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Do shrooms grow under cow manure?

What do shrooms grow on? Find out the truth about poop and mushrooms and how they work together.

Last Updated: Mon May 20 2024

Bluntly, yes. But, also no. Like many questions, the answer is a bit ambiguous. In this case, you’re likely curious about psychedelic mushrooms. We’ve all heard the legends of cow fields littered with shrooms, ready to be eaten by the local scoundrels. In this regard, yes there are many varieties of psychedelics that can be grown under cow manure. But, like always, it’s not the be all and end all. If you've peroused mushroom growing companies sites, you may see some “poo” bags, or others of the such. Some even have manure as a “supplement” consisting of a percentage of the substrate. All in all, yes. But as you become more intune with growing, and now have to weigh the pros and cons of everything you do. As the consequences are in the fruits. One major reason manure is not industry standard, is due to the unlikely, but certainly possible risk of E.Coli. If not pasteurized properly, or the wrong water source is used for washing, there are many vectors of contamination. Take a look at the lettuce industry. They have recalls, and people even die. Point is, while you can sit from the top of the hill and say it will never happen to me. Are you in control of the process? Chances are you’re right, but that is really the main downfall to manure.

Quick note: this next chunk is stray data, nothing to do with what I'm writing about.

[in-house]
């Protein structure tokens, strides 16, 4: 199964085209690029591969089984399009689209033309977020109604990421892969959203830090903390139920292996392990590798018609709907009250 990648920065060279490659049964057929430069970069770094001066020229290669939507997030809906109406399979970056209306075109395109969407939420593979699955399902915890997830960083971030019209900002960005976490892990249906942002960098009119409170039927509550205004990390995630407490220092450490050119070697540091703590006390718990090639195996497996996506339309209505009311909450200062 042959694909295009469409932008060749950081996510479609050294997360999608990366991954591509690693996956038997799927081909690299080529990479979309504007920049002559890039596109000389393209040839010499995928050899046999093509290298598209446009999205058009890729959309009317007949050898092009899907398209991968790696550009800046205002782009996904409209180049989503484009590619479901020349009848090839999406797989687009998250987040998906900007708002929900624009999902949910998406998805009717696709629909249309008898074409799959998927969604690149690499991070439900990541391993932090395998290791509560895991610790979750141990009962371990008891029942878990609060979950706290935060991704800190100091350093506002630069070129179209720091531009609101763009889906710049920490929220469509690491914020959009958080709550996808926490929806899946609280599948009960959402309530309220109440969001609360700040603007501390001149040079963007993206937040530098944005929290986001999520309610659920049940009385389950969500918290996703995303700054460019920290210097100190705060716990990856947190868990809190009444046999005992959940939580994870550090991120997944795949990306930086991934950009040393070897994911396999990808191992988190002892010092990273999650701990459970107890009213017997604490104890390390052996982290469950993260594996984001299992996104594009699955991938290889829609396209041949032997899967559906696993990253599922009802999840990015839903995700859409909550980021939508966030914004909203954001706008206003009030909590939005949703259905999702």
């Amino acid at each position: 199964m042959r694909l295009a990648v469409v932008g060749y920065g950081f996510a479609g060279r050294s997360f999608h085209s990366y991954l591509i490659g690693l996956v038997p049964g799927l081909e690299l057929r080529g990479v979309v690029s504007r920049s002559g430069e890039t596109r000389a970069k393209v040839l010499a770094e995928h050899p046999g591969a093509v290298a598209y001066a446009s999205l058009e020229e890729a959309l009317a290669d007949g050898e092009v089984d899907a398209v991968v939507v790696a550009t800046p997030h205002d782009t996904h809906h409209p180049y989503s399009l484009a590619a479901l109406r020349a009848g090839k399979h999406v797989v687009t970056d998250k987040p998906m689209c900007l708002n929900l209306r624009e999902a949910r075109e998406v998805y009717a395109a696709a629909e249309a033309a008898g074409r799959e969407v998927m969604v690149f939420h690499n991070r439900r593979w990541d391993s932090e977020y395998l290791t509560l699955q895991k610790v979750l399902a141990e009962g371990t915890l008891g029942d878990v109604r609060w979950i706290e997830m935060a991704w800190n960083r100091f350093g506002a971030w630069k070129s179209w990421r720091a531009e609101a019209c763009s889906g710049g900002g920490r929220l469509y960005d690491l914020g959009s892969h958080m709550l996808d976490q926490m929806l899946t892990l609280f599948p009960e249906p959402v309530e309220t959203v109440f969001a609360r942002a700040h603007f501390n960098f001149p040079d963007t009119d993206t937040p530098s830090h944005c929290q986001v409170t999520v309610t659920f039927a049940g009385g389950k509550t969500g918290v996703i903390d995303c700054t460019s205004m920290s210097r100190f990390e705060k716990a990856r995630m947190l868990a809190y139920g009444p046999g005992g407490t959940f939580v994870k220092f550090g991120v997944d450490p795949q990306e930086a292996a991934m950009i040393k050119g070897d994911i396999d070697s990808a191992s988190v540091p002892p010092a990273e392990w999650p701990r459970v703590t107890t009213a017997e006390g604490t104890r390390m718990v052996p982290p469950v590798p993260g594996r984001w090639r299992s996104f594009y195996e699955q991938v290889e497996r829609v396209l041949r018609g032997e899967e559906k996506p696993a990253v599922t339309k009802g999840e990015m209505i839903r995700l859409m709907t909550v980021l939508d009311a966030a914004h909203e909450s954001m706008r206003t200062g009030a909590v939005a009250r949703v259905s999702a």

The vast majority of growers now use Coco Coir, and some sort of supplementation, whether that be perlite, vermiculite, gypsum, manure, etc. We have found for the home grower, it just makes the most sense to use 100% coco coir. Because of the spawn rate of grain to substrate, the grain will be acting as the main nutrition for the shroom. If you were to use less spawn, you may consider a substrate of the same weight, but reinforced with other nutrients as listed before. Coco Coir is a highly commoditized, easy to source, and grower approved for years in the cannabis industry. That’s why it’s become a staple so quickly. It’s even affordable and won’t send you running to the bank. This is more interesting when you consider the gourmet mushroom industry, which largely cultivates wood lovers. You would never even see coco coir in the facility. Not for anything! That being said, if you were on an Agaricus farm, which grows buttons, creminis, and portabellas, you’d likely see a substrate formula closer mimicking psychedelics, than gourmet. BUT, it is not the exact same. Agaricus mushroom growers use a composting technique, based largely on straw, and manure. This skilled part of the process is handled by the farm’s best, and most trusted employee. This task allows the mushrooms to be grown without pressurized sterilization. Nature does most the work for us!

Now that you got a bigger piece of the puzzle figured out, you can see why they answer to the question “Do shrooms grow on manure” can be a bit loaded. Yes, and No! It is up to you, and what the fungus deems appropriate. Remember, in order to be a great grower you must experience for your self what works.

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